“We recognised that a lot of what was not working as well as it could was to do with interpersonal behaviour,” Mr Akehurst says.

“You could have a good process but if people’s attitude and behaviour was counter-productive, then a lot of value is wasted.

Under Mr Akehurst’s guidance, Woodside called in consultancy firms, in search of a course that would instruct people – and Mr Akehurst himself, as it turned out – how to change their behaviour, effectively changing the culture of the organisation.

Enter consultancy firm McKinsey, or more precisely, Michael Rennie.

Mr Rennie, and consultants Mark Barnaba and Jeff Rasmussen, were charged with leading the business improvement program at Woodside.

After discussing the future for Woodside, it became apparent to Mr Akehurst that the vision of the time – to be the best operator of oil and gas facilities in the world – had become redundant and was setting limitations on the management team he was spearheading.

Mr Akehurst’s long-standing modus operandi was, at that time, in its last days.

The Woodside management team was given over as the pilot-test group for what was then a pioneering McKinsey behavioural transformation program.

“That is what had a very profound effect on me as an individual, as well as many other people in the company,” Mr Akehurst says.

“It was about individuals feeling far more empowered to go out and do things and the managers at all levels feeling supported in trusting their people to do things without checking on them all the time.

“It kick-started a lot of areas of improvement.”

The program was instrumental in changing access to authority for staff and the general running of the company, but for Mr Akehurst it was a watershed moment.

“It resulted in me feeling far more able to be open and authentic. Instead of having to behave as I had been taught senior executives should, I could behave like me, which is hugely liberating,” Mr Akehurst says.

“The difference now is that I am more confident about my emotions and I am much happier to show them.

“I could stop being such a perfectionist, which was actually constraining the business at that stage; it had grown to a stage where it now needed a gentle hand to steer.

“We had gone to the conductor of the orchestra rather than the guy with the chainsaw or the sergeant major.”

He says some changes to the business culture meant the alterations were subtle in their approach but bold in their outcomes.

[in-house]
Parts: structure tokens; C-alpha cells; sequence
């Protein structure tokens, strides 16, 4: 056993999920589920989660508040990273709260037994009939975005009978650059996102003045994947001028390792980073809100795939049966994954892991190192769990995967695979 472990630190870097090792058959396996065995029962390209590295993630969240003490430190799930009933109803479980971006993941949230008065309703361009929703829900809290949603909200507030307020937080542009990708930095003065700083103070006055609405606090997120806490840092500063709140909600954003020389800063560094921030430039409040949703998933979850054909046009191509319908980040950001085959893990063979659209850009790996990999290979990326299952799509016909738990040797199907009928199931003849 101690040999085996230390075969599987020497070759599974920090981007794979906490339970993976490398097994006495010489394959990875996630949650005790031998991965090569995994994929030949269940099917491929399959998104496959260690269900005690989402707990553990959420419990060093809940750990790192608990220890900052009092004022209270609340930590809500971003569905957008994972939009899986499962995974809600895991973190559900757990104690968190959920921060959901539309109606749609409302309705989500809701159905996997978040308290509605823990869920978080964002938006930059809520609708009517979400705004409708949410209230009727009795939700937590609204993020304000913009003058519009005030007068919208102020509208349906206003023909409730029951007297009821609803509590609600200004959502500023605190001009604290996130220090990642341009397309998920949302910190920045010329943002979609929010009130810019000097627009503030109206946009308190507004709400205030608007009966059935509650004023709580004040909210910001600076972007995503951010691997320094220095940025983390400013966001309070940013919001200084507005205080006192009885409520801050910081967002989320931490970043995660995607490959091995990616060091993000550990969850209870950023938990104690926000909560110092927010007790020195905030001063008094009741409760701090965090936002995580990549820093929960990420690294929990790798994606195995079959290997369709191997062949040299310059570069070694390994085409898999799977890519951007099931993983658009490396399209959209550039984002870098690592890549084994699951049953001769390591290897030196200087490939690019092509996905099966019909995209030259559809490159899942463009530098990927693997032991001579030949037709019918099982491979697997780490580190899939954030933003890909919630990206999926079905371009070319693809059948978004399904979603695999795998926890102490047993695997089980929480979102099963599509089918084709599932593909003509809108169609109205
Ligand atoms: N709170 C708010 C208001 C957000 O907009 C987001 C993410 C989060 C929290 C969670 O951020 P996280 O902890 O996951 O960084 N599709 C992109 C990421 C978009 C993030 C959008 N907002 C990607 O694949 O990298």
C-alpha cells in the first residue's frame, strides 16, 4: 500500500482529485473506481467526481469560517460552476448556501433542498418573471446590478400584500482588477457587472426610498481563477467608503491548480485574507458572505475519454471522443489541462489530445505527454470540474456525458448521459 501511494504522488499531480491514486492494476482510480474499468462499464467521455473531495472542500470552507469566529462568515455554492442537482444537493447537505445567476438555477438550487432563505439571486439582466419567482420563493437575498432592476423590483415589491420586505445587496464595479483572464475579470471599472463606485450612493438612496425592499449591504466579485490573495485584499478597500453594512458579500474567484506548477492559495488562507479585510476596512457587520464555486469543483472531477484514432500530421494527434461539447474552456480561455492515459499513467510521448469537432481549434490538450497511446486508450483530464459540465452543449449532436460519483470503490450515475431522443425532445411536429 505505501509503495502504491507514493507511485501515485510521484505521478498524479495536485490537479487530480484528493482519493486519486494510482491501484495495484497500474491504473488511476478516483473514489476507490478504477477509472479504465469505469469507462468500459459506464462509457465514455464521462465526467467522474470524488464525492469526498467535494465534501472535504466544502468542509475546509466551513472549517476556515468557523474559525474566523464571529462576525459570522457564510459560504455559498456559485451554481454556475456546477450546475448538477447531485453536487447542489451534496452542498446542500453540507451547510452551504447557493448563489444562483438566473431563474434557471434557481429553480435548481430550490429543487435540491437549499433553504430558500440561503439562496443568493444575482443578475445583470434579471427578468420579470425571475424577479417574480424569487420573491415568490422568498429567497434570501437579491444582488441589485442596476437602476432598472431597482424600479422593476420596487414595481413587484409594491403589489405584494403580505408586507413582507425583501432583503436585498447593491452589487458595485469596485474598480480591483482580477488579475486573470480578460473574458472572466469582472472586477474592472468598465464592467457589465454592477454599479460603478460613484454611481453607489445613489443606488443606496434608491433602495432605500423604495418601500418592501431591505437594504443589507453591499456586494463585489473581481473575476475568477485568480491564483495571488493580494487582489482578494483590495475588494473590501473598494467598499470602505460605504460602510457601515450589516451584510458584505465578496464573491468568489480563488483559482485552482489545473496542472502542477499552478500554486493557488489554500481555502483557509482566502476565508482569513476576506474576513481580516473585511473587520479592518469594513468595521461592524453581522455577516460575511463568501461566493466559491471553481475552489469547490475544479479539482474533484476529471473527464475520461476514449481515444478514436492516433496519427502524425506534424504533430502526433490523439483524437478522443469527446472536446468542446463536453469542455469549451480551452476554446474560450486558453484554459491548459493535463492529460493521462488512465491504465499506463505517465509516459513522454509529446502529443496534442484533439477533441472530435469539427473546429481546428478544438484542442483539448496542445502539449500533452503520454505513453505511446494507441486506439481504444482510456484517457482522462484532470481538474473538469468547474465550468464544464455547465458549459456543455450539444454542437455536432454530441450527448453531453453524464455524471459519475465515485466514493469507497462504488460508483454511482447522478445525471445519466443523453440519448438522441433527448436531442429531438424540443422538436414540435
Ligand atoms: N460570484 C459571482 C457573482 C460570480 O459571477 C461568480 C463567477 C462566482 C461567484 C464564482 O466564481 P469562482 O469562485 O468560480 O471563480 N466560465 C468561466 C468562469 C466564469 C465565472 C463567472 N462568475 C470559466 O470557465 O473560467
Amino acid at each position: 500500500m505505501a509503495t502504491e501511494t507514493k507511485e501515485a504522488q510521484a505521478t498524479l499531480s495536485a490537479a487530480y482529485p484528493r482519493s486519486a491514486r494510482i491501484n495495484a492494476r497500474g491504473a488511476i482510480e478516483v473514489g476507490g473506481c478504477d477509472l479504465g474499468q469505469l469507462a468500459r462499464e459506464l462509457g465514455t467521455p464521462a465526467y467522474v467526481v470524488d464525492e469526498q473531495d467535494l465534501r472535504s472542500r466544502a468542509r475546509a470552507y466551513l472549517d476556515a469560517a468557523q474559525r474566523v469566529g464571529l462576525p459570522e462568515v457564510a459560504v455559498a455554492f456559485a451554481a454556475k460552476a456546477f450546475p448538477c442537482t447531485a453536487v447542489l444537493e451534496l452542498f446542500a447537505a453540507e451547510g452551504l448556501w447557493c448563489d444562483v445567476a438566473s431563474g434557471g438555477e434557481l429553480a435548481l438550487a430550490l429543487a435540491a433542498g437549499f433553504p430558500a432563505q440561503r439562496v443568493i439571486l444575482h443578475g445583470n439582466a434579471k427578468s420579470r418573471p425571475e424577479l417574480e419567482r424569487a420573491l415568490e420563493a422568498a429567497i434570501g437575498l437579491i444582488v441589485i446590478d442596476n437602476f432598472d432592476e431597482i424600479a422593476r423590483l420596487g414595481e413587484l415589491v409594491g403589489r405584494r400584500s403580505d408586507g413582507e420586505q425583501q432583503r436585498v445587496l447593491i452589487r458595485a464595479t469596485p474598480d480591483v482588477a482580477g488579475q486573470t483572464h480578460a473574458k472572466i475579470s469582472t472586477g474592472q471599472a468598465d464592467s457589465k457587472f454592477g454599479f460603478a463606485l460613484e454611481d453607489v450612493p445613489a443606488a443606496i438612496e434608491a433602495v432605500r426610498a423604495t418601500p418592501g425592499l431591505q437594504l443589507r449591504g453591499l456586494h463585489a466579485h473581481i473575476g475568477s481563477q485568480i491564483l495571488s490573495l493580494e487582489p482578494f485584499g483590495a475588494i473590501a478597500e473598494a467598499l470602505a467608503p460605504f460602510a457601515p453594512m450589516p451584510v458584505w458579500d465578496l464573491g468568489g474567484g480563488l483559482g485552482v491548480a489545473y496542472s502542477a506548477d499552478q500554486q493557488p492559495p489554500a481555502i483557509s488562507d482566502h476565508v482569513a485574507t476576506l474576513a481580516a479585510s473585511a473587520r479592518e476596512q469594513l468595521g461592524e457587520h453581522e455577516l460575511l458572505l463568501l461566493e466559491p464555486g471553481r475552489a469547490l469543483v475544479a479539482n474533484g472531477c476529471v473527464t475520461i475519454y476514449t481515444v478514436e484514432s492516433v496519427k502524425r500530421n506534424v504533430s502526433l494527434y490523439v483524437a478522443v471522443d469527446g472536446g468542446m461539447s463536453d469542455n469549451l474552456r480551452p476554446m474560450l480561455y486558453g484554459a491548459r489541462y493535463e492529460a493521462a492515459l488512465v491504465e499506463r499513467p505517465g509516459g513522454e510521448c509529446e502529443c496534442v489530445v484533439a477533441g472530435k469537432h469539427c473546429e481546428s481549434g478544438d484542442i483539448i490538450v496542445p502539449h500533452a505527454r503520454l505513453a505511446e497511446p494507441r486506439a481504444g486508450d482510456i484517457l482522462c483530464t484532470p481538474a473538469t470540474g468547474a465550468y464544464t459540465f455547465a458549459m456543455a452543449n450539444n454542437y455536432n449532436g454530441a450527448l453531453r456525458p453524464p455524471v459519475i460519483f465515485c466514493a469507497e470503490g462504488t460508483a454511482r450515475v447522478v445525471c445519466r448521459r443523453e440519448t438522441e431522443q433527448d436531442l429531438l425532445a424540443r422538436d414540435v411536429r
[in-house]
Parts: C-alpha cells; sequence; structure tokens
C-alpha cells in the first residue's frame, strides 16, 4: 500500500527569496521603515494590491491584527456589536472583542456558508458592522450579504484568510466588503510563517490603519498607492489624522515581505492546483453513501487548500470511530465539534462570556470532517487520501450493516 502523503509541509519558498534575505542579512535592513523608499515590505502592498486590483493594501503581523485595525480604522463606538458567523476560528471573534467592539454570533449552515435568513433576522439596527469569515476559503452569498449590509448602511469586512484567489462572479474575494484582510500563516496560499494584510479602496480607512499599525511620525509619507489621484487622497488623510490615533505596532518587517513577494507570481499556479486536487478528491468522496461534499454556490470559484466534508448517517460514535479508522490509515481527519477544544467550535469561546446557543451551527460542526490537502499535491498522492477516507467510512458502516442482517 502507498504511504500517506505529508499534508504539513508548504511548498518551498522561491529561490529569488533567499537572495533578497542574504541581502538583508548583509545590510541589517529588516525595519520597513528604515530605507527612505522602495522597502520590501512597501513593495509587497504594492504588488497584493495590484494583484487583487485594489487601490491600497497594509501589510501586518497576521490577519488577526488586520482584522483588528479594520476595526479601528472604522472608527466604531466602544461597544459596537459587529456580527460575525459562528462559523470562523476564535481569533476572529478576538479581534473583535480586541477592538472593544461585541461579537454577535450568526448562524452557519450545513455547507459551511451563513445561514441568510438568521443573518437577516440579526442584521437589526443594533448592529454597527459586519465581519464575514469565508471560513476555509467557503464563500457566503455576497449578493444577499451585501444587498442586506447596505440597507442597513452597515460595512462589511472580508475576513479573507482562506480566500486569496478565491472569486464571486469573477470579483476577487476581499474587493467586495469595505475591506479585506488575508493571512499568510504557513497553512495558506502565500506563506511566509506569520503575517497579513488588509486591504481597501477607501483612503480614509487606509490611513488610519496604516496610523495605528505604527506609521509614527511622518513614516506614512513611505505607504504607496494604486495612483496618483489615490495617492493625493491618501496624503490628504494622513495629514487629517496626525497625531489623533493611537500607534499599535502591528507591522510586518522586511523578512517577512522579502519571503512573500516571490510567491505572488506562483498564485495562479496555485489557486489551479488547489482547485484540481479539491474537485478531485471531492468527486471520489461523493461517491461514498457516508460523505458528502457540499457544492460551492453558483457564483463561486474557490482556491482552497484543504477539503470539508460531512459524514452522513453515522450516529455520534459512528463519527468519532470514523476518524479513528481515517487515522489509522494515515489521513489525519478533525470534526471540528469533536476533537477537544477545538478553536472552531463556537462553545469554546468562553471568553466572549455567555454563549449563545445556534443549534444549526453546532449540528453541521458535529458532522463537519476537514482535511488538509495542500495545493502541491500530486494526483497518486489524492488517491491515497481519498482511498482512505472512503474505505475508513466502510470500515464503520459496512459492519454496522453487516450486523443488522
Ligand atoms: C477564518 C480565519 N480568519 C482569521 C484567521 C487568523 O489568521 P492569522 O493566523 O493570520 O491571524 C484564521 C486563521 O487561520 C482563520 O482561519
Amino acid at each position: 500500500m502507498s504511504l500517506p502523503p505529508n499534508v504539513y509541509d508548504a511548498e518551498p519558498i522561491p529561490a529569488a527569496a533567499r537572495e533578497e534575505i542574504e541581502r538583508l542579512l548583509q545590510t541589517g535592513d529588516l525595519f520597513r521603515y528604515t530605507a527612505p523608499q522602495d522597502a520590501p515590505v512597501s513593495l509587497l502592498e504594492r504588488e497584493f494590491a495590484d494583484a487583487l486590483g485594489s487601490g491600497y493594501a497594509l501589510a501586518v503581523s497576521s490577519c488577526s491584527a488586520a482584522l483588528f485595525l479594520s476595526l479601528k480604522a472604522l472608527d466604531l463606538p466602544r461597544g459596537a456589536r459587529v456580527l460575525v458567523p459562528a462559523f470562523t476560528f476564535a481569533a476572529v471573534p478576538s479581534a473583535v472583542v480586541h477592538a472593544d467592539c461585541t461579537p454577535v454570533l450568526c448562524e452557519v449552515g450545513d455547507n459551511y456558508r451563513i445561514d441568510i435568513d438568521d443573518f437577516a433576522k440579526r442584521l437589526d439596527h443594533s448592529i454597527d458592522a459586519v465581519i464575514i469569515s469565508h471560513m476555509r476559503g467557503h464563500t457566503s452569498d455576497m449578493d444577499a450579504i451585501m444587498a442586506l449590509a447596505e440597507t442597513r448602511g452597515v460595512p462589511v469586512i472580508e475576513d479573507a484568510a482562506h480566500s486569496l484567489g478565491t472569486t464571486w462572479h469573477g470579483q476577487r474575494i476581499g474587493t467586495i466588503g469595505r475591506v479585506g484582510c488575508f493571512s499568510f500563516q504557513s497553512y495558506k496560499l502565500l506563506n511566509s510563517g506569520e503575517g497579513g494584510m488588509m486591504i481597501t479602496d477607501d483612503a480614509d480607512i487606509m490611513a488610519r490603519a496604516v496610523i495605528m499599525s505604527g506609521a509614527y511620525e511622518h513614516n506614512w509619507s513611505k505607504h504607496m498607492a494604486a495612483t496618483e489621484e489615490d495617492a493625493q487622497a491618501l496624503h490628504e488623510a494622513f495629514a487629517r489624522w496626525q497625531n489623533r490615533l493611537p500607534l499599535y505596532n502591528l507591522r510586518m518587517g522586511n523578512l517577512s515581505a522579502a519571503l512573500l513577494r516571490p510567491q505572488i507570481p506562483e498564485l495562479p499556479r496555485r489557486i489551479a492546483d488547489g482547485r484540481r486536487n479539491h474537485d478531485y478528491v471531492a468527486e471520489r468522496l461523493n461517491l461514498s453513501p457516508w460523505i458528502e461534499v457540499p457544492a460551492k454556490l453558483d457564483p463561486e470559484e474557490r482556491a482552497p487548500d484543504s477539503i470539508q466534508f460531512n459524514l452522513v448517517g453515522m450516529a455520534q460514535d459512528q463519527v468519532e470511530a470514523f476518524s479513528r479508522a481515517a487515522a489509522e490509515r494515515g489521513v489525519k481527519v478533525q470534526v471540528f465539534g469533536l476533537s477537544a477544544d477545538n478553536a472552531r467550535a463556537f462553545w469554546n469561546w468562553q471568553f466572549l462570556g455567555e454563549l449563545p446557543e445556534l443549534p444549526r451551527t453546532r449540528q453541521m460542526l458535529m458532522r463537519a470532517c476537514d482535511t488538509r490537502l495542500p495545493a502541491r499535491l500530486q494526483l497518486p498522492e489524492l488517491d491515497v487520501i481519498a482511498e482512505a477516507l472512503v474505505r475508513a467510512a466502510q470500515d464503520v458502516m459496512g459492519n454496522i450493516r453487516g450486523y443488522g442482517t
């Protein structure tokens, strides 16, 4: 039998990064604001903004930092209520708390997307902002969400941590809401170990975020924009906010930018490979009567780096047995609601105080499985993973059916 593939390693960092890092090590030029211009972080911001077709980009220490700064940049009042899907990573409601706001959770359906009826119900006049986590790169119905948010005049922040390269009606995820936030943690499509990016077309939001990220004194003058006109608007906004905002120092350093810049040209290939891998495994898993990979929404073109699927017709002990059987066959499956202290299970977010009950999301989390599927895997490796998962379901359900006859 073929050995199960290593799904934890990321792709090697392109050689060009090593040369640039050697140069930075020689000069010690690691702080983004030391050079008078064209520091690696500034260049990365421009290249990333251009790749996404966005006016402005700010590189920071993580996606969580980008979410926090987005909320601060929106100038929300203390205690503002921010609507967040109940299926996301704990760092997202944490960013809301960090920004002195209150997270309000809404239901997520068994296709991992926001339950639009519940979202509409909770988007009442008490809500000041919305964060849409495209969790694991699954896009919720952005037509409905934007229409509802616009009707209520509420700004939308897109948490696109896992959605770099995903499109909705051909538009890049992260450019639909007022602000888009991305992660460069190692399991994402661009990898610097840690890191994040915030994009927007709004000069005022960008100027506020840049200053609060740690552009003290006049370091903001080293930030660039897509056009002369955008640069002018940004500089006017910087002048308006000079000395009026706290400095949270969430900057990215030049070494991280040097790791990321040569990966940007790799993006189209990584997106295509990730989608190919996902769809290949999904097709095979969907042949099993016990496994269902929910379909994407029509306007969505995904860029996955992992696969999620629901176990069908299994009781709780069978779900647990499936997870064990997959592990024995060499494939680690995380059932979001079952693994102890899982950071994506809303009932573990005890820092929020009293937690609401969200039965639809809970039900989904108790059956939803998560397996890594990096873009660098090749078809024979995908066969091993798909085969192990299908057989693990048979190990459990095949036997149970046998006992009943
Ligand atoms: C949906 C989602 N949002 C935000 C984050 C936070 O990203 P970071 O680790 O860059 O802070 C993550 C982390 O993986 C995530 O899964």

The transformation program was not without its critics, however.

It attracted ridicule from some Woodside staff and from outside the company, but Mr Akehurst has a simple explanation for this.

“The people who found it most challenging were the people who badmouthed it,” he says.

Despite the criticisms of the program, he believes it was responsible for a lot of Woodside’s positive business outcomes.

“It was crucial to the ongoing success of the company. From then on performance indicators picked up significantly because decision making was pushed much further down into the organisation,” Mr Akehurst says.

Mr Akehurst may be recognised for orchestrating Woodside’s fierce defence of two takeover bids but he puts a large part of the success of that campaign down to the McKinsey program.

“The day we finished our leadership team workshop was the day we found out Shell were making their first takeover proposal,” he says.

“It catapulted us in to a much higher profile and a much more stressful set of circumstances.

‘‘The second bid was quite hostile, and of course Shell was sitting on our board as a 34 per cent shareholder, so all the interpersonal dynamics were very challenging.”

It was two years after leading the counter attack on Shell’s hostile takeover that Mr Akehurst was asked by his board to tender his resignation.

Nine months after that he left Woodside for good.

Now, aside from his continuing activity in the corporate world, Mr Akehurst is heavily involved in philanthropy.

He sat on the board of youth suicide prevention organisation Youth Focus for 10 years and is now on the board of the National Centre for Asbestos Related Diseases, headed out of the University of Western Australia.

Seven years on from leaving his post at Woodside, Mr Akehurst says life is “full of intellectual stimulus, relationships and love”.

“I have a great relationship with [wife] Rachel and the kids, that is the principle passion and my granddaughter is centrally (currently) the new excitement in my life.”